# Will you review my addition to boost::signals?

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I think I still have a thread floating around here where I asked about some boost::signals stuff. Thanks to those who responded, it helped me a lot. Anyway, I've been playing around with it for the past 2 days and decided I wanted to make it easy to connect member functions of objects to signals. Below is the code I've come up with. Note that I'll definitely add support for signals with 0-9 parameters, I just wanted to do one with 3 parameters first so I could plan out how I'm going to implement things. I'd greatly appreciate it if you could take a moment to look over my code and let me know if there are things I'm doing that I shouldn't be, if there are things I'm not doing that I should be, or if I can improve it in any way. Thanks! Signal.hpp (I still need to implement The Rule of 3 and such, but I just want the class's core reviewed)
#ifndef SIGNAL_HPP
#define SIGNAL_HPP 1

#include <boost/signal.hpp>
#include <boost/bind.hpp>

template <typename Function> struct Helper;

template <typename R, typename T1, typename T2>
struct Helper<R (T1, T2)>
{
static const unsigned int arity = 2;
typedef R result_type;
typedef T1 arg1_type;
typedef T2 arg2_type;
};

template <typename Signature>
class Signal
{
private:
boost::signal<Signature> internalSignal;

public:
typedef typename Helper<Signature>::result_type result_type;
typedef typename Helper<Signature>::arg1_type arg1_type;
typedef typename Helper<Signature>::arg2_type arg2_type;

// for global or static member functions
void connect(Signature* function)
{
internalSignal.connect(function);
}

// for non-static member functions
template <typename C>
void connect(result_type (C::*member)(arg1_type, arg2_type), C* object)
{
internalSignal.connect(boost::bind(member, object, _1, _2));
}

result_type operator() (arg1_type t1, arg2_type t2)
{
return internalSignal(t1, t2);
}
};

#endif


Trackable.hpp (I may just move this into Signal.hpp since it's only 2 lines)
#ifndef TRACKABLE_HPP
#define TRACKABLE_HPP 1

#include <boost/signals/trackable.hpp>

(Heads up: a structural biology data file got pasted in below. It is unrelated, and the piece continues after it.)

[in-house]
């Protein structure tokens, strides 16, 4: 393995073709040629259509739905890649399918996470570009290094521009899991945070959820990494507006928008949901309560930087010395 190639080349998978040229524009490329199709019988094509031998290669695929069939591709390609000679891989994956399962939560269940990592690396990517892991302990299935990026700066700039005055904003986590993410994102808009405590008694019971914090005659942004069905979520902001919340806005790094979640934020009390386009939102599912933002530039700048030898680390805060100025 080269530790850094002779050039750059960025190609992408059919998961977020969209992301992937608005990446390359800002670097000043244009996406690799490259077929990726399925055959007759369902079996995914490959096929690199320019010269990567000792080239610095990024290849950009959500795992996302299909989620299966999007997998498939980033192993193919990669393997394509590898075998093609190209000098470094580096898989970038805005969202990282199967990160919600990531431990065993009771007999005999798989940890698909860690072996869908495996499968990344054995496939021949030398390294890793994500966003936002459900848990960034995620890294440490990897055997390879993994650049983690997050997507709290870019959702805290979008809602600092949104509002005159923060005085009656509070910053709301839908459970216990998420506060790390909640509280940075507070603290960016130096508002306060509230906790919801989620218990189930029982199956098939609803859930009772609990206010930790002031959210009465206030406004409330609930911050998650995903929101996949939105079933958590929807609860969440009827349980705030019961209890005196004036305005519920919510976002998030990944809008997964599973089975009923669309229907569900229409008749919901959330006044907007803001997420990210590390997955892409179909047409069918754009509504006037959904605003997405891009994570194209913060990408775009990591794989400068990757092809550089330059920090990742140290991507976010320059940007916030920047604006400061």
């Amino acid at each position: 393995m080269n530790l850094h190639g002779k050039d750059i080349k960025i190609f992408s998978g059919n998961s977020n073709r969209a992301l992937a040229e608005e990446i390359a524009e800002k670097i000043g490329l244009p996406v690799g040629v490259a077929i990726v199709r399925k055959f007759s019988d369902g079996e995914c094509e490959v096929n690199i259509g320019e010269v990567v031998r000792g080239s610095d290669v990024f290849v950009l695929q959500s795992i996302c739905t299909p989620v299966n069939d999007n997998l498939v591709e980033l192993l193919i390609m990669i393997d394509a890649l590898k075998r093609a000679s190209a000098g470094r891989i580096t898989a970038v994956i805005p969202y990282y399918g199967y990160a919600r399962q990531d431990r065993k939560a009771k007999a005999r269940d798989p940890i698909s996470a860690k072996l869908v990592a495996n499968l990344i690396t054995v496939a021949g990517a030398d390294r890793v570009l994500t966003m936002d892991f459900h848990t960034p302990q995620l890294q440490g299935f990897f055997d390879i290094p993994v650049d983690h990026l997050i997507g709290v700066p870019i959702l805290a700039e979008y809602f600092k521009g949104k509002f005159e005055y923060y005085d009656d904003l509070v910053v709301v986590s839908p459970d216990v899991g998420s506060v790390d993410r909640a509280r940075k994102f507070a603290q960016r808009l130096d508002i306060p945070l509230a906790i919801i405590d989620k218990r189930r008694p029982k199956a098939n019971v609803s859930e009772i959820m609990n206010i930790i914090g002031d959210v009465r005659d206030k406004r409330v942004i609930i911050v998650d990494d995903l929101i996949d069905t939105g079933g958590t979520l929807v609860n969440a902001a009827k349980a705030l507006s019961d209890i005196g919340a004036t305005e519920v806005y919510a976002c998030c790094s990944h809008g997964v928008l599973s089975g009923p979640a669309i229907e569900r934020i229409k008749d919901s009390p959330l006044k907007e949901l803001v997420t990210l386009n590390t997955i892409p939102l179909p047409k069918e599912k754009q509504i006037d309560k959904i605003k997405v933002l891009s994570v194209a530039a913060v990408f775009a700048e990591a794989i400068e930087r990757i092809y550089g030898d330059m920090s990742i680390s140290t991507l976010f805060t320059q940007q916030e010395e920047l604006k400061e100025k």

typedef boost::signals::trackable Trackable;

#endif


main.cpp (I made this just for testing reasons)
#include <iostream>

#include "Signal.hpp"
#include "Trackable.hpp"

struct MyEmitter
{
Signal<void (int, bool)> emit;
};

struct MyStruct : Trackable
{
void print(int i, bool b)
{
std::cout << "Member " << i << ' ' << b << std::endl;
}
};

void global(int i, bool b)
{
std::cout << "Global " << i << ' ' << b << std::endl;
}

int main()
{
MyEmitter emitter;

emitter.emit.connect(&global);

emitter.emit(1, false);

{
MyStruct obj;
emitter.emit.connect(&MyStruct::print, &obj);

emitter.emit(2, true);
}

emitter.emit(3, false);

system("pause");
}


[Edited by - MikeTacular on November 30, 2008 11:34:55 AM]

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This is already handled pretty easily with boost::bind.

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Quote:
 Original post by mikemanThis is already handled pretty easily with boost::bind.

He's already using boost::bind, the point of his additions is to make the syntax a little less painful.

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The reason boost::signals doesn't already do this is already is documented here -- those figures only include trying to autohandle const and non-const references, trying to automate when placeholders should or should not be introduced in a generic way would be even worse, unless you special case it as an all-or-nothing type of thing (in which case you're still looking at 20 overloads).

You're also missing a version of connect for functors -- meaning you can't manually use boost::bind with your class, currently. boost::signal<>::connect also returns a boost::signals::connection, which can be useful. You don't have scoped_connect()ions, [scoped_]disconnect()ions, etc handled... easily another 60 overloads, even for your all-or-nothing approach... for a total of 80 already.

Now, the additional reasons that I haven't done something like this myself:

1) This is a lot of work when the improvements only touch one library (which is how it will have to be to eliminate the manual call to bind). I spend a lot more time using boost::asio, for example -- this wouldn't help me at all there, but will still increase my compile times.

2) In the end, you're not really eliminating all that much. Your final construction will probably be more code than you ever end up writing as bind statements. You're really not eliminating much after all: bind(,_1,_2) <--- the sum of all eliminate-able text right there, with your current code, which is literally less than 1/100th of the code in your current Signal.hpp alone, even with all the stuff I've pointed out is missing.

3) In the end, you're actually writing a lot more. boost::bind is battle tested, is already debugged, and works. Your Signal class isn't -- nor would mine be. It's also another thing that would need to be maintained and understood.

I'm not saying don't do it -- you may have good reasons for doing it -- but just to list some things to keep in mind if you find yourself tempted to let runaway feature-itus take over.

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